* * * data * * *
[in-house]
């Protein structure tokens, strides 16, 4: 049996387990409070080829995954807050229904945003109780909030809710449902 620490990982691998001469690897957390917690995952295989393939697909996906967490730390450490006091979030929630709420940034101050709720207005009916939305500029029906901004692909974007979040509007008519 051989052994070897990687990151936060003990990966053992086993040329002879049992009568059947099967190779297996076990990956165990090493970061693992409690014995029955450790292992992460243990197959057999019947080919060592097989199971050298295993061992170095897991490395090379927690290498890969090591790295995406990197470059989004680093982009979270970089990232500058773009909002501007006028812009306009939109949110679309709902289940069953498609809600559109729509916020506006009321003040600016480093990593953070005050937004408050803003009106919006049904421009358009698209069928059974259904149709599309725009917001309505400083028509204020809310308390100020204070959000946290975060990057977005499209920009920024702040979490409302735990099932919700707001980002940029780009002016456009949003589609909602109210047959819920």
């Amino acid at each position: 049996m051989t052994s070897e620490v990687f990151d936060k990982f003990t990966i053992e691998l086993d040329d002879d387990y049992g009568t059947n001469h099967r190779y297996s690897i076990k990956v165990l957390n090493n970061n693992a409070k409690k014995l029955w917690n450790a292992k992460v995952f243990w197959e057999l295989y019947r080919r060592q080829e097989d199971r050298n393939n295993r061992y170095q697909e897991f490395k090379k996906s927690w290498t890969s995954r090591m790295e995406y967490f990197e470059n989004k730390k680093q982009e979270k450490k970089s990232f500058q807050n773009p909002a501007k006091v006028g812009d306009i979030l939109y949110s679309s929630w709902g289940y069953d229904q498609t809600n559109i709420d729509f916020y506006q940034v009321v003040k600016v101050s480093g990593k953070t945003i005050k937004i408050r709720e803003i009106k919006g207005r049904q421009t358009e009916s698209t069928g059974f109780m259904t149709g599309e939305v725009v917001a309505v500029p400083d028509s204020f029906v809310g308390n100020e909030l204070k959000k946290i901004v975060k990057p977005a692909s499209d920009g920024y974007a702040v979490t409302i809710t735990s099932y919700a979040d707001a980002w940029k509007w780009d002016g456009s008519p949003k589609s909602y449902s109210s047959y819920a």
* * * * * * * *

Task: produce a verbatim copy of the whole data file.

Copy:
[in-house]
């Protein structure tokens, strides 16, 4: 049996387990409070080829995954807050229904945003109780909030809710449902 620490990982691998001469690897957390917690995952295989393939697909996906967490730390450490006091979030929630709420940034101050709720207005009916939305500029029906901004692909974007979040509007008519 051989052994070897990687990151936060003990990966053992086993040329002879049992009568059947099967190779297996076990990956165990090493970061693992409690014995029955450790292992992460243990197959057999019947080919060592097989199971050298295993061992170095897991490395090379927690290498890969090591790295995406990197470059989004680093982009979270970089990232500058773009909002501007006028812009306009939109949110679309709902289940069953498609809600559109729509916020506006009321003040600016480093990593953070005050937004408050803003009106919006049904421009358009698209069928059974259904149709599309725009917001309505400083028509204020809310308390100020204070959000946290975060990057977005499209920009920024702040979490409302735990099932919700707001980002940029780009002016456009949003589609909602109210047959819920």
């Amino acid at each position: 049996m051989t052994s070897e620490v990687f990151d936060k990982f003990t990966i053992e691998l086993d040329d002879d387990y049992g009568t059947n001469h099967r190779y297996s690897i076990k990956v165990l957390n090493n970061n693992a409070k409690k014995l029955w917690n450790a292992k992460v995952f243990w197959e057999l295989y019947r080919r060592q080829e097989d199971r050298n393939n295993r061992y170095q697909e897991f490395k090379k996906s927690w290498t890969s995954r090591m790295e995406y967490f990197e470059n989004k730390k680093q982009e979270k450490k970089s990232f500058q807050n773009p909002a501007k006091v006028g812009d306009i979030l939109y949110s679309s929630w709902g289940y069953d229904q498609t809600n559109i709420d729509f916020y506006q940034v009321v003040k600016v101050s480093g990593k953070t945003i005050k937004i408050r709720e803003i009106k919006g207005r049904q421009t358009e009916s698209t069928g059974f109780m259904t149709g599309e939305v725009v917001a309505v500029p400083d028509s204020f029906v809310g308390n100020e909030l204070k959000k946290i901004v975060k990057p977005a692909s499209d920009g920024y974007a702040v979490t409302i809710t735990s099932y919700a979040d707001a980002w940029k509007w780009d002016g456009s008519p949003k589609s909602y449902s109210s047959y819920a």